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T2 - Prevalence, risk factors, and concordance of grading scales - A report from the Children's Oncology Group

AU - Landier, Wendy

AU - Knight, Kristin

AU - Wong, F. Lennie

AU - Lee, Jin

AU - Thomas, Ola

AU - Kim, Heeyoung

AU - Kreissman, Susan G.

AU - Schmidt, Mary Lou

AU - Chen, Lu

AU - London, Wendy B.

AU - Gurney, James G.

AU - Bhatia, Smita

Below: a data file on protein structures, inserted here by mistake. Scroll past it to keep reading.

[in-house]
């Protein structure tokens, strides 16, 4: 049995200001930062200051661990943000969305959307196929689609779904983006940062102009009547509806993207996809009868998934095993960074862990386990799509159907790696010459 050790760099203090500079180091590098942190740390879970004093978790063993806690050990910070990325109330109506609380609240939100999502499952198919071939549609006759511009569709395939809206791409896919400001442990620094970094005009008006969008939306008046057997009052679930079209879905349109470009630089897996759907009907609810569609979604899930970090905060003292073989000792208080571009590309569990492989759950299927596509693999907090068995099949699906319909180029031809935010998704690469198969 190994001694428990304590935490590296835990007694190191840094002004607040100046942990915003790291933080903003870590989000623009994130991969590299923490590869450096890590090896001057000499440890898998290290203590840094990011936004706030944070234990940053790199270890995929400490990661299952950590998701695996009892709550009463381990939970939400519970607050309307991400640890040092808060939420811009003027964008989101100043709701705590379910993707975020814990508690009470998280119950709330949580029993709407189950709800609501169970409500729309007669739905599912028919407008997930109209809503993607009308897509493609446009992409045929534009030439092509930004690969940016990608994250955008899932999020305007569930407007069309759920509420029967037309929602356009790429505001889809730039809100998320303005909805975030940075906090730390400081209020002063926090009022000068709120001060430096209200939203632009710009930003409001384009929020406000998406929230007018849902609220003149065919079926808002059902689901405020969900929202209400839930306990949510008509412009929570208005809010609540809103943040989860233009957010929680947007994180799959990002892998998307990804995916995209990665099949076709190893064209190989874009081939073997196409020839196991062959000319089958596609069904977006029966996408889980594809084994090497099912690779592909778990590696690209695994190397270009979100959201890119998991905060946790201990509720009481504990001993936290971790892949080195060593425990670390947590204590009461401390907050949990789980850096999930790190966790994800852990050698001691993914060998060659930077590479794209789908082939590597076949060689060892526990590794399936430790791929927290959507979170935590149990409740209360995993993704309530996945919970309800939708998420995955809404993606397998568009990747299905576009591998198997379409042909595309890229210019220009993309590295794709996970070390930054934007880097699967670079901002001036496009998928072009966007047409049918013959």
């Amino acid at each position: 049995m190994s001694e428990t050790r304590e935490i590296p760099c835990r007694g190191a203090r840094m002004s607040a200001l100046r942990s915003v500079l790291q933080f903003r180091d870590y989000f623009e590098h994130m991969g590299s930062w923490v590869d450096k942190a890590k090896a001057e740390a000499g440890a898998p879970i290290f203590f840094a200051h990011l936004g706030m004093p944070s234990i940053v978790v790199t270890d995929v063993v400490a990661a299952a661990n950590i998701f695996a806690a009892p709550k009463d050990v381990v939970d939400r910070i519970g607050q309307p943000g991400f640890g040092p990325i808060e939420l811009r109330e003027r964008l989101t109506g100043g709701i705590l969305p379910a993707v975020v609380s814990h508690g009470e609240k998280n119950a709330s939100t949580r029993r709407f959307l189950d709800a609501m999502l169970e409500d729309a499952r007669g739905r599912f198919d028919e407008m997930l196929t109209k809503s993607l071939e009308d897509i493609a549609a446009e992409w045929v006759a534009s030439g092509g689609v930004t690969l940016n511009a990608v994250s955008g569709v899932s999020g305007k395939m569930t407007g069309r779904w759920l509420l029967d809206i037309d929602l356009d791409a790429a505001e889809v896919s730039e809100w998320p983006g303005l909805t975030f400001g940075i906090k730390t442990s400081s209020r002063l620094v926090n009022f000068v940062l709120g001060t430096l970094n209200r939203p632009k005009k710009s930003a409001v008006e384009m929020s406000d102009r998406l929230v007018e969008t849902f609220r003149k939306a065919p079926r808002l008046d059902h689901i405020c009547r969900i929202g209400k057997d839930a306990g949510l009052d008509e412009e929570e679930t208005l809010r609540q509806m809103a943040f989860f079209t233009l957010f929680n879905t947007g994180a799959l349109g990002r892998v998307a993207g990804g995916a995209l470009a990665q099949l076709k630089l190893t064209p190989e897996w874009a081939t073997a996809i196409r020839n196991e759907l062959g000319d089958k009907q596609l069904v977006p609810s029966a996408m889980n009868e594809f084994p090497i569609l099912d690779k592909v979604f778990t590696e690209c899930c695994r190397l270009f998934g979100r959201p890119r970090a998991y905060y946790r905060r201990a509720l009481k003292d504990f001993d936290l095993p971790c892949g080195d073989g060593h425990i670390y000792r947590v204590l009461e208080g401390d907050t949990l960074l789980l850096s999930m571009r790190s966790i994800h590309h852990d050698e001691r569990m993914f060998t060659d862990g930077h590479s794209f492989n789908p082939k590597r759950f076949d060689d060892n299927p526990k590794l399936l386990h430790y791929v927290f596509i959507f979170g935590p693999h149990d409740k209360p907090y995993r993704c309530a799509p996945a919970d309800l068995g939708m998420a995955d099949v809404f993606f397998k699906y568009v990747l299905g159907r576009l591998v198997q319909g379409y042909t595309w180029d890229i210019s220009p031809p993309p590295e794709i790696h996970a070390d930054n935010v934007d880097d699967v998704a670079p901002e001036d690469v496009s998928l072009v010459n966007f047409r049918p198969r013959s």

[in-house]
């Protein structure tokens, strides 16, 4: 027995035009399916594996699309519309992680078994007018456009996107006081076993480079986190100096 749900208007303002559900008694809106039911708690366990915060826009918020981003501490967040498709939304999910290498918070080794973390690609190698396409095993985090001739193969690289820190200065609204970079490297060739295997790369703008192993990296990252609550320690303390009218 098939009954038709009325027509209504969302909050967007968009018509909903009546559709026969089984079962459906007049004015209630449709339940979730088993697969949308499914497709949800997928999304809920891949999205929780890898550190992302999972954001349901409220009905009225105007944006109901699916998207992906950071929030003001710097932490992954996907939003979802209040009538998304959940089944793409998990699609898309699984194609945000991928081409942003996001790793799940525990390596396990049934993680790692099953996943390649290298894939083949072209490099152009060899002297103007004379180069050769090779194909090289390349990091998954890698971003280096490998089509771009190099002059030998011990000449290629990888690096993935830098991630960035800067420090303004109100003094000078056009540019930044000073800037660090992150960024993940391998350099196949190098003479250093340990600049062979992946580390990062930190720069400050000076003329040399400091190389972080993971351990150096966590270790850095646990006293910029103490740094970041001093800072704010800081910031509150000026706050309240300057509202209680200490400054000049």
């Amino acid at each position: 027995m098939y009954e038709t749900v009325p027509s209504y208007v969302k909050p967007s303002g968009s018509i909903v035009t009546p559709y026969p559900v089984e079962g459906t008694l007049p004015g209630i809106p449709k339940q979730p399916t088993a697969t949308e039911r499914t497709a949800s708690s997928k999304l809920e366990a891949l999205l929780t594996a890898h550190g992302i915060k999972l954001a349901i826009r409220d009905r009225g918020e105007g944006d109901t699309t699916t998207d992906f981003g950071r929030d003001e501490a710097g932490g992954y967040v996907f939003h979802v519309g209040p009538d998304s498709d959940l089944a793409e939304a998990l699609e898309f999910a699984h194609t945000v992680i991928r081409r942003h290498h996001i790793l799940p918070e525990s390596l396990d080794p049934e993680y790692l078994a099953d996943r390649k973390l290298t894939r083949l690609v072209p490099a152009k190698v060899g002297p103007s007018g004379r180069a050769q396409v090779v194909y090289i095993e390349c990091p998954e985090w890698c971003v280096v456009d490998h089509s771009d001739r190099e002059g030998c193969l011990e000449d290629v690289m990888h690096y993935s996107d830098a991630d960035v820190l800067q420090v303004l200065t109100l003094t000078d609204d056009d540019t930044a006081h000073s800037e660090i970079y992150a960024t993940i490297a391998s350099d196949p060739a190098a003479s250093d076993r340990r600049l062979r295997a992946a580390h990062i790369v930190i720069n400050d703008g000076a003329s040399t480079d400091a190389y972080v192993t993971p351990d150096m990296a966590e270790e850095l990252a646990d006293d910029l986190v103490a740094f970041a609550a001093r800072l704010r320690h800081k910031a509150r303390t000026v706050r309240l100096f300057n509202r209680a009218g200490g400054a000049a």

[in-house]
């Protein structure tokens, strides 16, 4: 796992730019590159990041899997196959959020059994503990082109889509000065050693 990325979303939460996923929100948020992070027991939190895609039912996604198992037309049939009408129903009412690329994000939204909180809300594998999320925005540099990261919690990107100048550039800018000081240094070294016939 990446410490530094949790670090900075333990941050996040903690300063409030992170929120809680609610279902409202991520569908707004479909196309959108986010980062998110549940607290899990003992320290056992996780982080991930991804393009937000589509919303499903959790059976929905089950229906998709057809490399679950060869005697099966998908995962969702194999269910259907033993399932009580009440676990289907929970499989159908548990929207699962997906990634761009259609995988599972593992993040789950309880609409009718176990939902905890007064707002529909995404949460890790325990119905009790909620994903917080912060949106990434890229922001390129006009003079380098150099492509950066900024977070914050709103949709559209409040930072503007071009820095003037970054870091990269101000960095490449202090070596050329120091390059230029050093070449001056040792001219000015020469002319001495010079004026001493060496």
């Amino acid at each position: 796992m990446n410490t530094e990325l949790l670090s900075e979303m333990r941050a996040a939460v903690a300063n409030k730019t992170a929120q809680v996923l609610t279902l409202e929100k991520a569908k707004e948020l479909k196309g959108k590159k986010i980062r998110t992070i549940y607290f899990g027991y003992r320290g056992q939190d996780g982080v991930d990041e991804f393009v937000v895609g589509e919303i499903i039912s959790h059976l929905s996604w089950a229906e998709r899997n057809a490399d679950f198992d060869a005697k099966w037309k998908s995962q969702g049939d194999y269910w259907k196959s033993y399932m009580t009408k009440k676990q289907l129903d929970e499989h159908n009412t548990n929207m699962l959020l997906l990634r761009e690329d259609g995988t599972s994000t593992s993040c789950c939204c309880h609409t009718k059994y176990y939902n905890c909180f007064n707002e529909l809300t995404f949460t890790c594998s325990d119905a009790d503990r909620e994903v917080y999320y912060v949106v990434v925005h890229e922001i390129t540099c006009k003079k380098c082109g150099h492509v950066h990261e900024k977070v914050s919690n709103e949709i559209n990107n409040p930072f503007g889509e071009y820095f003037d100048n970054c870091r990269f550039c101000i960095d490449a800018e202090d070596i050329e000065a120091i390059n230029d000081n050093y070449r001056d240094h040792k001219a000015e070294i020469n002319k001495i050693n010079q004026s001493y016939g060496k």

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N2 - Purpose: Platinum-based therapy is the mainstay for management of high-risk neuroblastoma. Prevalence of platinum-related ototoxicity has ranged from 13% to 95% in previous reports; variability is attributable to small samples and disparate grading scales. There is no consensus regarding optimal ototoxicity grading. Furthermore, prevalence and predictors of hearing loss in a large uniformly treated high-risk neuroblastoma population are unknown. We address these gaps in our study. Patients and Methods: Audiologic testing was completed after administration of cisplatin alone (<400 mg/m2; exposure one) or after cisplatin (400 mg/m2) plus carboplatin (1,700 mg/m 2; exposure two). Hearing loss was graded using four scales (American Speech-Language-Hearing Association; Brock; Chang; and Common Terminology Criteria for Adverse Events, version 3 [CTCAEv3]). Results: Of 489 eligible patients, 333 had evaluable audiologic data. Median age at diagnosis was 3.3 years. Prevalence of severe hearing loss differed by scale. For those in the exposure-one group, prevalence ranged from 8% per Brock to 47% per CTCAEv3 (Brock v CTCAEv3 and Chang, P <.01; CTCAEv3 v Chang, P = .16); for those in the exposure-two group, prevalence ranged from 30% per Brock to 71% per CTCAEv3 (all pair-wise comparisons, P <.01). In patients requiring hearing aids, hearing loss was graded as severe in 49% (Brock), 91% (Chang), and 100% (CTCAEv3). Risk factors for severe hearing loss included exposure to cisplatin and carboplatin compared with cisplatin alone and hospitalization for infection. Conclusion: Severe hearing loss is prevalent among children with high-risk neuroblastoma. Exposure to cisplatin combined with myeloablative carboplatin significantly increases risk. The Brock scale underestimates severe hearing loss and should be used with caution in this setting.